Synopsis: CUBAN FURY
Shamed into leaving the world of professional dance, former prodigy Bruce Garrett (Nick Frost) has resigned himself to a hapless and ordinary existence. But after Bruce learns that his beautiful new boss Julia (Rashida Jones) has a secret love for salsa dancing, he decides to reignite the fire in his heels and get back on the dance floor. Unfortunately for him, Drew (Chris O’Dowd), an obnoxious alpha male coworker, has also set his sights on Julia, leaving Bruce no choice but to lace up his shoes and unleash his inner fury.
This week, to celebrate the release of Cuban Fury, the Alamo Drafthouse, Austin’s bastion of cinema, hosted one of their famed Rolling Roadshows. With star Nick Frost in attendance, an outdoor screening was held on the front lawn of the American Legion here in town. A gaggle of Cinapse writers were in attendance to provide you with not one, not two, but THREE views on the film!
As a Brit, I am only too aware of how the ‘mainstream’ British releases draw on familiar tropes to churn out productions. Echos of Notting Hill, The Full Monty
, and Billy Elliot
permeate Cuban Fury
, but it doesn’t matter. There is something to be enjoyed about a polished, familiar feeling film. People love an underdog and there is none more adorable than the (at first) bumbling Bruce Garrett (Nick Frost), who in the face of a utter asshole (Chris O’Dowd) and love interest (Rashida Jones) faces the fears of his past to reignite his passion for dance. Filmed prior to The World’s End
, which explains some of Frost’s balletic movement in that film, it is predictable at times but frequently hilarious, and a liberating experience to see a larger man shake off fears of such a public spectacle and embrace a passion.
The cast elevates the film with their charm (Frost, Jones) and in many cases their complete lack of charm; O’Dowd plays the most magnificent prick here. Ian McShane adds his usual fantastic curmudgeonly presence, and I must also make a shout out also to Kayvan Novak for a brilliant performance and also delivery of perhaps the finest Goonies reference I have ever seen. A intimate film but with a big heart, there is a lot to enjoy here. Cuban Fury is familiar and predictable, but delivered with such charm you won’t care.
I didn’t have particularly high expectations for Cuban Fury
, but if you think I’m going to turn down the opportunity to watch a dance movie with Nick Frost in it, you don’t know me very well. I should preface any further comments with the caveat that due to the outdoor location right next to a major freeway, I had a pretty hard time hearing a lot of the dialogue, so I probably missed a good bit of the funny parts. (As the oldest of our trio of writers, it’s also just possible that I’m just going deaf.) That being said, I think Jon pretty much hit the nail on the head. The plot is pretty straightforward and formulaic – guy bullied into quitting dancing, meets girl who likes to dance, starts dancing again to win her heart. This is especially true in the first half, where I felt I wasn’t seeing anything I hadn’t seen before. But the movie picks up steam in the second half and lays on the charm a little thicker, which really helps out. I THINK (again, I couldn’t hear very well and he had a crazy accent) Kayvan Novak was a great sidekick for Nick Frost, and I KNOW that the epic dance battle between Frost and Chris O’Dowd was the highlight of the movie. If you like dancing, and Nick Frost, and are in the mood for a nice little film with comedy and heart but nothing too surprising, definitely check it out.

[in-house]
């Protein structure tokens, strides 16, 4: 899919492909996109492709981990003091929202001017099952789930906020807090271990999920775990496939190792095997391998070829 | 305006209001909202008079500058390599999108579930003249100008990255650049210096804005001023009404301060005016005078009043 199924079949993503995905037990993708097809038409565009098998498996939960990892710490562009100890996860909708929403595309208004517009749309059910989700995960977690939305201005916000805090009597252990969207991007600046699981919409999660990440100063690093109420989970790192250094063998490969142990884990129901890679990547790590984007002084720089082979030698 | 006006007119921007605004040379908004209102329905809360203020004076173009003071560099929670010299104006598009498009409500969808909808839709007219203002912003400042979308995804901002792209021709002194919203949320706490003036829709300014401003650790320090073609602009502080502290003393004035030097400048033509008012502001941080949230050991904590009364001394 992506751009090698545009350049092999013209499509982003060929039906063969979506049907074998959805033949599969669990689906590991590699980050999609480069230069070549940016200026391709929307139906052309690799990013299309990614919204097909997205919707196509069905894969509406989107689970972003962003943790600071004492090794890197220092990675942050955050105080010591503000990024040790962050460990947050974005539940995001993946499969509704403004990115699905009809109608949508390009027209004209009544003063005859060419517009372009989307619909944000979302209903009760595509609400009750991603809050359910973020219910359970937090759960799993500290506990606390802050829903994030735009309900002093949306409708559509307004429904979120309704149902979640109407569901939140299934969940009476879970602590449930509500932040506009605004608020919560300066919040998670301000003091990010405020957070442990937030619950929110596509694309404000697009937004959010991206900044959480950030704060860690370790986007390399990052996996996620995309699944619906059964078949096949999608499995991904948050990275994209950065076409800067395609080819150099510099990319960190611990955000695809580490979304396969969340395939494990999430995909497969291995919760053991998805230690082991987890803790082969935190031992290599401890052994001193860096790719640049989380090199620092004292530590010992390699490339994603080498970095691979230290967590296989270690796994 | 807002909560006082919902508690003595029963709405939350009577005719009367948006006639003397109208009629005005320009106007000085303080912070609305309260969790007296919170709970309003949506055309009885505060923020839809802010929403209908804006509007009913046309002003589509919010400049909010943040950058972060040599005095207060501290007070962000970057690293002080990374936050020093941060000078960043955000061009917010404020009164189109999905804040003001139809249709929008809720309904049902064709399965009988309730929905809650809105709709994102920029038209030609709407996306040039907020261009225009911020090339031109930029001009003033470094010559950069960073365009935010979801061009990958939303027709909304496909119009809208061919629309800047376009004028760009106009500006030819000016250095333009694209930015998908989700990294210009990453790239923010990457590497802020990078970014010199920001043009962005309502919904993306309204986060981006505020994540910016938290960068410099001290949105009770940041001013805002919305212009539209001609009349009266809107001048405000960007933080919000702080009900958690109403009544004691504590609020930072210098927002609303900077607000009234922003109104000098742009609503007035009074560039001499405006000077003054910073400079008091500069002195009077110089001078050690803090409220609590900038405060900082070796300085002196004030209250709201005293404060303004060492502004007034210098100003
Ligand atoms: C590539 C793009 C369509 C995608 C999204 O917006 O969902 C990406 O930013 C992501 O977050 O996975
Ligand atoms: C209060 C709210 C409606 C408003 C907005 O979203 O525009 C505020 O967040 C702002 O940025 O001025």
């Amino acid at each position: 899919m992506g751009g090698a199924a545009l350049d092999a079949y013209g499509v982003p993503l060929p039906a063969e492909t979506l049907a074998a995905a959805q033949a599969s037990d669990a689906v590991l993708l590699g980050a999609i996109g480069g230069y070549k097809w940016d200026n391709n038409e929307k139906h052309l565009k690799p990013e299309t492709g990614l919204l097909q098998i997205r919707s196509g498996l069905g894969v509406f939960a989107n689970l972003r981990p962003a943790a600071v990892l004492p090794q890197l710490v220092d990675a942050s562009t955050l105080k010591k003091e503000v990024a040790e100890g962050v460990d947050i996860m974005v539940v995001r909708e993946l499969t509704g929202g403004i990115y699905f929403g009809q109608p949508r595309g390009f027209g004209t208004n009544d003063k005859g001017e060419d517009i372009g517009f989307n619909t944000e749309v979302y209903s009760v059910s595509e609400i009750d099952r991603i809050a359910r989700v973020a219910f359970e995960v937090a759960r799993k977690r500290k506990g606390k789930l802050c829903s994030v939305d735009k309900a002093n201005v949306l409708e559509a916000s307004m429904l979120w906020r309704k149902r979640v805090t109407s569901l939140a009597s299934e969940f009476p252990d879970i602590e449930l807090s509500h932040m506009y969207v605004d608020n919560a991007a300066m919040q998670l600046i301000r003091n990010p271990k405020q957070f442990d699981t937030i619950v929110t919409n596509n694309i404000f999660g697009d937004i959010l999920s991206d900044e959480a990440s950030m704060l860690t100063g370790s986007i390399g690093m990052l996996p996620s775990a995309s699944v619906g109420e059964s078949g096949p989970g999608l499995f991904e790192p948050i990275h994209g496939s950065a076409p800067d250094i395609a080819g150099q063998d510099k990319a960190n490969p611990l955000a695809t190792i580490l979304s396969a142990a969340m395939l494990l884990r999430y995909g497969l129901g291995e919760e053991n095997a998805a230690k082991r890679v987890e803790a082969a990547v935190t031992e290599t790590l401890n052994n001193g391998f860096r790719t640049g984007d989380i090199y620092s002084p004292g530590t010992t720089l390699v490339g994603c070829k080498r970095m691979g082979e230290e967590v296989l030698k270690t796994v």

I had bottom-of-the-line expectations for this film. I felt like I already knew what I was going to get and that the movie was totally surface value, a conception earned by the generic concept, advertising campaign, and trailer. The only silver lining was Nick Frost, and I’m happy to report that while he was good, he was only one of the things that work well in this movie. The rest of the supporting cast is filled out with talented people that are actually engaged in the material (even if said material is predictable and generic). Characters that I would normally find abrasive and annoying charmed me just enough so that their jokes pulled me in instead of repelled. Enough of the jokes land, and even the ones that don’t rarely overstay their welcome (except some from Chris O’Dowd, who was the one actor that wore on me over time, even though that was partially on purpose due to his character’s arc). There’s a few specific gags that made me laugh out loud, particularly a play on taking one’s breath away.
But you’re still getting a surface-value experience – the proceedings are fun while they last, but there’s nothing new here. It ended up as predictable as I thought, and I bet that you could guess at the whole story arc right now blindly and you’d probably be 95% accurate. There’s no real style to the way it’s edited and composed (can’t let cinema get in the way of the jokes!). All this just adds up to be a typical romantic comedy, through and through. Overall, it’s refreshing enough of a date movie purely from the comedy chops of its cast. If you wanted something in that genre, you could do way worse.
THE EVENTHosted by The Alamo Drafthouse Rolling Roadshow, Ain’t It Cool News, and eOne, the evening on the lawn of the American Legion here in Austin took on a Cuban feel. Salsa dancing on the patio, Cuba Libres flowing, and the man himself, Mr. Nick Frost introducing the film and hanging around afterwards to do a Q&A as well as ‘twirl and dip’ one lady bold enough to ask. Special thanks to the two salsa dancers who did their best to entice a bunch a film geeks to the dance floor for a dance tutorial. Three guesses who was the only Cinapse team member to take advantage.
Cuban Fury is released in the US on April 11, 2014.